We have a lot to do. I hope that we all find our place and our role – whatever that may be. To my black brothers and sisters: I am so sorry that you have to fear what might happen to you when doing things that I do without thinking (running, sleeping, shopping). I’m so sorry that you have to have conversations with your children that my parents never had to have with me. I’m sorry that we even have to utter the phrase Black Lives Matter because that should be so obvious and an absolute given. But, that’s the reality now; let’s create the ‘new normal’ that President Obama wrote about last week. We truly are in this together. I hope the Department of Psychology can model attitudes and behaviors that become part of the ‘new normal.’


If your struggle leads you to a search for resources, here are some places to start as identified by an email sent to the UA community from our VP of Inclusion and Equity, Jolene Lane. The anger, anxiety, depression, and frustration can be overwhelming – let’s help each other.


Please stay safe,


The Buchtel College of Arts and Sciences at The University of Akron

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The exciting world of UA Psychology

Dr. Paul Levy, The University of Akron

Dr. Paul Levy, chair of the Psychology Department

I’m so glad you found us! We are the Psychology Department at The University of Akron and our psychology school is a busy, active, and thriving place. There is a great deal of information for you on this website whether you are a prospective undergraduate psychology major or minor, prospective graduate student, current UA student, or a visitor trying to learn more about psychology and psychology at UA. Please look around and email me directly if you have any questions,

Around 600 Undergraduate Psychology Majors

We currently have about 600 undergraduate psychology majors and typically 30 or more of them are in the UA Honors College, which offers them special seminars, research experiences, and other terrific academic opportunities throughout their university stay.

Students have opportunities to work one-on-one with a faculty member and graduate students on an independent research project, while also taking courses in advanced research design and statistics. In addition, field experience students can get credit for volunteering with a local agency as part of our Field Experience Seminar.

Graduate Psychology Programs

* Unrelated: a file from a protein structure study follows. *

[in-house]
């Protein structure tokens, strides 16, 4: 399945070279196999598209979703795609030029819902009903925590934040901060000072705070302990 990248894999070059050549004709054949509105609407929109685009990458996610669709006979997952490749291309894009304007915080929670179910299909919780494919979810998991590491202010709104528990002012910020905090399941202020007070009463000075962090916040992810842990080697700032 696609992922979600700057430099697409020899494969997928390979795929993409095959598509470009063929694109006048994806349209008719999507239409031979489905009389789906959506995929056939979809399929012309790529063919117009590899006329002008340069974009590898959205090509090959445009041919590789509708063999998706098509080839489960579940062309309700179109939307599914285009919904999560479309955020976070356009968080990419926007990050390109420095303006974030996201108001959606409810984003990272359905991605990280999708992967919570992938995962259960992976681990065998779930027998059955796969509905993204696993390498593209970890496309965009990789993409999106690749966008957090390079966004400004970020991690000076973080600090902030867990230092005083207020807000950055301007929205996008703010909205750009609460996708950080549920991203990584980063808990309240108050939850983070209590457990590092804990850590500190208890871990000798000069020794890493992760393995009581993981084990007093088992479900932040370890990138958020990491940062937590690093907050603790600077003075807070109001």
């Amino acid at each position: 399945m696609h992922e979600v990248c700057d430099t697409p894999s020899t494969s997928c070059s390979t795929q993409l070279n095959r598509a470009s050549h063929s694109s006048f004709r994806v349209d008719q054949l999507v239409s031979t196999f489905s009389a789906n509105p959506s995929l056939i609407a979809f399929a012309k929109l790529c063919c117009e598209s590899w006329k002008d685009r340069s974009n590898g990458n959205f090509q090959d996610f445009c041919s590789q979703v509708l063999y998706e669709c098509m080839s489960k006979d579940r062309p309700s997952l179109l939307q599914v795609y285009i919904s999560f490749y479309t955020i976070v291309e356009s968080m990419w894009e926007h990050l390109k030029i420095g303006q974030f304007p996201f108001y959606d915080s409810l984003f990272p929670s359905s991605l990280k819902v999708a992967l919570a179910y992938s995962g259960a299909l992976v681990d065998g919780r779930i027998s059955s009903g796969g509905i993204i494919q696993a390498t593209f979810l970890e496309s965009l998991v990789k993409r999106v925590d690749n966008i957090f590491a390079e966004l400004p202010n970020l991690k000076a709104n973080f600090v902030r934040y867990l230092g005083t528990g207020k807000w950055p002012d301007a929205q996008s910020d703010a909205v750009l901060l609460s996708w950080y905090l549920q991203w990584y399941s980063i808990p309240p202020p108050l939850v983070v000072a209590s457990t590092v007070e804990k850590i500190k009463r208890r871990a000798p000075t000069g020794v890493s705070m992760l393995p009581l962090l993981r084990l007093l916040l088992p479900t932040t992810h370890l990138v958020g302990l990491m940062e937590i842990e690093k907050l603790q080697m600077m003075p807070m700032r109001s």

Dr. Johnson, a UA psychology school professor, leads a discussion.We have two graduate programs in Psychology. Each has its own particular emphasis, but all three intersect in: joint research efforts, cross-disciplinary curriculum experiences, a unified foundational curriculum in psychology, and to create a shared psychology community.

Industrial/Organizational Psychology program, offers doctoral and terminal masters degrees, and is one of the older and more established programs in the country. The I/O doctoral program has been rated in the top ten by most available ranking systems including those based purely on research productivity.

Counseling Psychology doctoral program has one of the best research track records in the country and consistently has among the best pass rates on the national licensure exam (EPPP).

Across these two psychology programs we have about 80 graduate students coming from all over the United States and internationally.

The University of Akron Counseling Psychology Program ranks No. 2 on the EPPP passage rate in the United States. Read all the details here!

UA's Psychology School Faculty & Staff

Our faculty is a strong and committed group of teachers/scholars who are passionate about their research, UA students, and the educational process. All UA psychology faculty publish and present papers regularly and are involved in various professional organizations (e.g., APA, SIOP, GSA, APS). Most review regularly for scholarly journals and many serve on editorial boards and as editors and associate editors of journals. High quality teaching in UA's psychology school occurs both in the classroom and one-on-one in our research labs.